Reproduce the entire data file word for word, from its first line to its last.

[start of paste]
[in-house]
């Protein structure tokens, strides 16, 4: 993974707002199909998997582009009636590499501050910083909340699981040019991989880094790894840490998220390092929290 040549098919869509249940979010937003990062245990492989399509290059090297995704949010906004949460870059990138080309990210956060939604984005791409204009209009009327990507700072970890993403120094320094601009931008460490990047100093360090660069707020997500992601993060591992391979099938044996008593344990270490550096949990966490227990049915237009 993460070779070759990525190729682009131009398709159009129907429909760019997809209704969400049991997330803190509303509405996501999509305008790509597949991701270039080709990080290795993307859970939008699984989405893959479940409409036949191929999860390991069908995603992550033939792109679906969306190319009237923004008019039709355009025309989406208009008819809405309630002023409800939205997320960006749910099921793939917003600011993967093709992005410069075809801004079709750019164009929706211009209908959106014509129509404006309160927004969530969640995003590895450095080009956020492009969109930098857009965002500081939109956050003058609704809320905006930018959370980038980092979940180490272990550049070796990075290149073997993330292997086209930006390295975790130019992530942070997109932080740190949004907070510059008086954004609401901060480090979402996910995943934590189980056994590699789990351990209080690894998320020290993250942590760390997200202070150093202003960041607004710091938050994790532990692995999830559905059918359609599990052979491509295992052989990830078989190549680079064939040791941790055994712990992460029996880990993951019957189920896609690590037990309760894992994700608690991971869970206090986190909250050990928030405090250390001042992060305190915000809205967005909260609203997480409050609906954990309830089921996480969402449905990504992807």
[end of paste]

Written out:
[in-house]
């Protein structure tokens, strides 16, 4: 993974707002199909998997582009009636590499501050910083909340699981040019991989880094790894840490998220390092929290 040549098919869509249940979010937003990062245990492989399509290059090297995704949010906004949460870059990138080309990210956060939604984005791409204009209009009327990507700072970890993403120094320094601009931008460490990047100093360090660069707020997500992601993060591992391979099938044996008593344990270490550096949990966490227990049915237009 993460070779070759990525190729682009131009398709159009129907429909760019997809209704969400049991997330803190509303509405996501999509305008790509597949991701270039080709990080290795993307859970939008699984989405893959479940409409036949191929999860390991069908995603992550033939792109679906969306190319009237923004008019039709355009025309989406208009008819809405309630002023409800939205997320960006749910099921793939917003600011993967093709992005410069075809801004079709750019164009929706211009209908959106014509129509404006309160927004969530969640995003590895450095080009956020492009969109930098857009965002500081939109956050003058609704809320905006930018959370980038980092979940180490272990550049070796990075290149073997993330292997086209930006390295975790130019992530942070997109932080740190949004907070510059008086954004609401901060480090979402996910995943934590189980056994590699789990351990209080690894998320020290993250942590760390997200202070150093202003960041607004710091938050994790532990692995999830559905059918359609599990052979491509295992052989990830078989190549680079064939040791941790055994712990992460029996880990993951019957189920896609690590037990309760894992994700608690991971869970206090986190909250050990928030405090250390001042992060305190915000809205967005909260609203997480409050609906954990309830089921996480969402449905990504992807």